There is one huge caveat to all this, however. If I really look at it, the biggest hindrance to this computer is quite plainly the interface; it's too complex for the myriad button presses and finger gymnastics that are required to make it work, and I say that as someone who's usually delighted by, even prefers, a button interface.
BUT, Garmin also makes the touchscreen Edge 840 (again in solar and non-solar variants). I enjoyed the (sorry) gimmicky solar, I really did, but it's just not that useful for me. If it is for you, then that's super, please do enjoy it.
But for the same price as this 540 Solar you could have the non-solar 840, and though I haven't tried it, I imagine the touch interface removes almost all the 520's pain-points. Some 540/840 side-by-side videos on YouTube suggest I'm right, and the operation looks to be an order of magnitude easier and faster. In fact the biggest reason NOT to buy the 540 is the existence of the 840.
Finally, you can currently get the flagship (non-solar) Edge 1040 for only £30 more if you shop around (rrp £519.99).
Stu is currently reviewing the 840 Solar, so stay tuned to see what he thought of it.
Stunningly powerful and peerless training computer rather hamstrung by the frustrating interface and user experience
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road.cc test report
Make and model: Garmin Edge 540 Solar
Size tested: n/a
Tell us what the product is for and who it's aimed at. What do the manufacturers say about it? How does that compare to your own feelings about it?
The 500/800 series Garmins are probably its most popular computers for serious cyclists. They're all the power of the 1000 series, without most of the bulk and some of the price. Though Garmin certainly isn't giving them away, they still compete in the 'top tier' of price with everyone else. Garmin aims this at the serious cyclist who trains and perhaps races. This is totally appropriate, the training and racing versatility and power of the device is groundbreaking and peerless.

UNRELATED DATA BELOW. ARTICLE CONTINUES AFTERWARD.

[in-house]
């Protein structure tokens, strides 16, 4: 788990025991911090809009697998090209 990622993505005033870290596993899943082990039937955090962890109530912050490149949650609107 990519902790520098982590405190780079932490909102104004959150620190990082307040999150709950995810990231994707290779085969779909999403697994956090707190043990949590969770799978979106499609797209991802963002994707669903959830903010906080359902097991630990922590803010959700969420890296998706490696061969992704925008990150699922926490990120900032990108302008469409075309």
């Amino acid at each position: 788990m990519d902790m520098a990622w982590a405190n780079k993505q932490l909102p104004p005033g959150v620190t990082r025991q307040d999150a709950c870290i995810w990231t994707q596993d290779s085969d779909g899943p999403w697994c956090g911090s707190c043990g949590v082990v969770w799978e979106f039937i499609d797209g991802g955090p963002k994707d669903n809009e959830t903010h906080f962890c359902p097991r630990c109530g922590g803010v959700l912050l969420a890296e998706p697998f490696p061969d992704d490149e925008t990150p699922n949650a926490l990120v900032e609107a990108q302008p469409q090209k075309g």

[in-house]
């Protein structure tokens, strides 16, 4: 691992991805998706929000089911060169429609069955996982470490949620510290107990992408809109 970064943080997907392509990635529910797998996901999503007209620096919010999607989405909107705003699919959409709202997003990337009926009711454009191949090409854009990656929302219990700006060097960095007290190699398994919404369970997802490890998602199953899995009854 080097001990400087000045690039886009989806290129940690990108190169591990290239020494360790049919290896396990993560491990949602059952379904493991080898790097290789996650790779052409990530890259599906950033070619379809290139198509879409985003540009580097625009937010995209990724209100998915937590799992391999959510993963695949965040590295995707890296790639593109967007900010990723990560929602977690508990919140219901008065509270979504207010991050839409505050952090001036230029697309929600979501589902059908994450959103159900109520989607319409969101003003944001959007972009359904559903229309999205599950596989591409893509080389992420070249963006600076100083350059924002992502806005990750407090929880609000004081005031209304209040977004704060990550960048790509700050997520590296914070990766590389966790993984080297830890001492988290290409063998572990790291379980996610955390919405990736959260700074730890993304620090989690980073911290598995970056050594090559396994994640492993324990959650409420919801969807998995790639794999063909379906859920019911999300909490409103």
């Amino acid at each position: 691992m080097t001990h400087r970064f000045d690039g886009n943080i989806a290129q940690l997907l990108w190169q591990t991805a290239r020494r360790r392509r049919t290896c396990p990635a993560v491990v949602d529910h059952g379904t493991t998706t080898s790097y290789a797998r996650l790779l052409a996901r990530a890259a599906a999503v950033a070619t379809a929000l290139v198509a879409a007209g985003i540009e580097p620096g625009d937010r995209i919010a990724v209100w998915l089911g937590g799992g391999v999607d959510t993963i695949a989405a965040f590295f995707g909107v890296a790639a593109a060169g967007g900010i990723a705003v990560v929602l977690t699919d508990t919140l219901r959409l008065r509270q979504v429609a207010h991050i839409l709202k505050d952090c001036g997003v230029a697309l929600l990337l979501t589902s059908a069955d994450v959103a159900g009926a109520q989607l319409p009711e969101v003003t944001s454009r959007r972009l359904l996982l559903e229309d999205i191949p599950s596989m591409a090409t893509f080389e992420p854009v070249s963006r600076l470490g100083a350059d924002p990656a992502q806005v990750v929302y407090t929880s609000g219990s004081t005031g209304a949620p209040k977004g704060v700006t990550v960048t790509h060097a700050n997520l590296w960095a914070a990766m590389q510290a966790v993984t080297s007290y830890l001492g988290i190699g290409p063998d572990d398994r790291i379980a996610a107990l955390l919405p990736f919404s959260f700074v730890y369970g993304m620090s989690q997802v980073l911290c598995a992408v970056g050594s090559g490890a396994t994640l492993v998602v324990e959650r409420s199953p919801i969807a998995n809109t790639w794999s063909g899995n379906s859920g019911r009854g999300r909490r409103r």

Tell us some more about the technical aspects of the product?
Naturally a full complement of ANT+ and Bluetooth compatibilities, including:
ANT + cycling lights, Radar sensors, Shimano STEPS, ebike ANT+, SRAM/Campagnolo ANT+ shifting, Shimano Di2 (proprietary ANT+) ANT+ Extended display, ANT+ FE-C Smart trainers/bikes.
Feels nice to hold, it's that great intersection between lightweight but not flimsy. It's plastic but doesn't feel cheap.
Only downsides are the plastic Garmin mount (metal on the 1040), though this is replaceable, and the plastic USB door/cover doesn't quite seem up to the robustness of the rest of the unit.
Performance-wise, this is an exemplary computer. Other than the 1040, there's nothing more powerful, complete and insightful. It ingests every metric and helps you train and race better than any other product on the market.
Feels fairly sturdy. I have no qualms about taking it off road.
Exceptionally light for a computer of its power and battery life.
If this falls under 'comfort'... I find the whole software/hardware of this computer profoundly frustrating to use. It just doesn't match the power and versatility of the unit.
As a 'new' unit, there's currently a premium price attached to the 540. Sadly, competition from other brands, particularly Hammerhead whose Karoo 2 is nearly half the price of the 540S, makes it look very expensive. Furthermore, though it costs the same, the non-solar touchscreen variant (the 840) represents considerably better value for money I think, as the whole interface change will make it a much much more pleasant computer to use. Finally, the non-solar version of Garmin's own flagship, the 1040, is only £70 more than this 540S.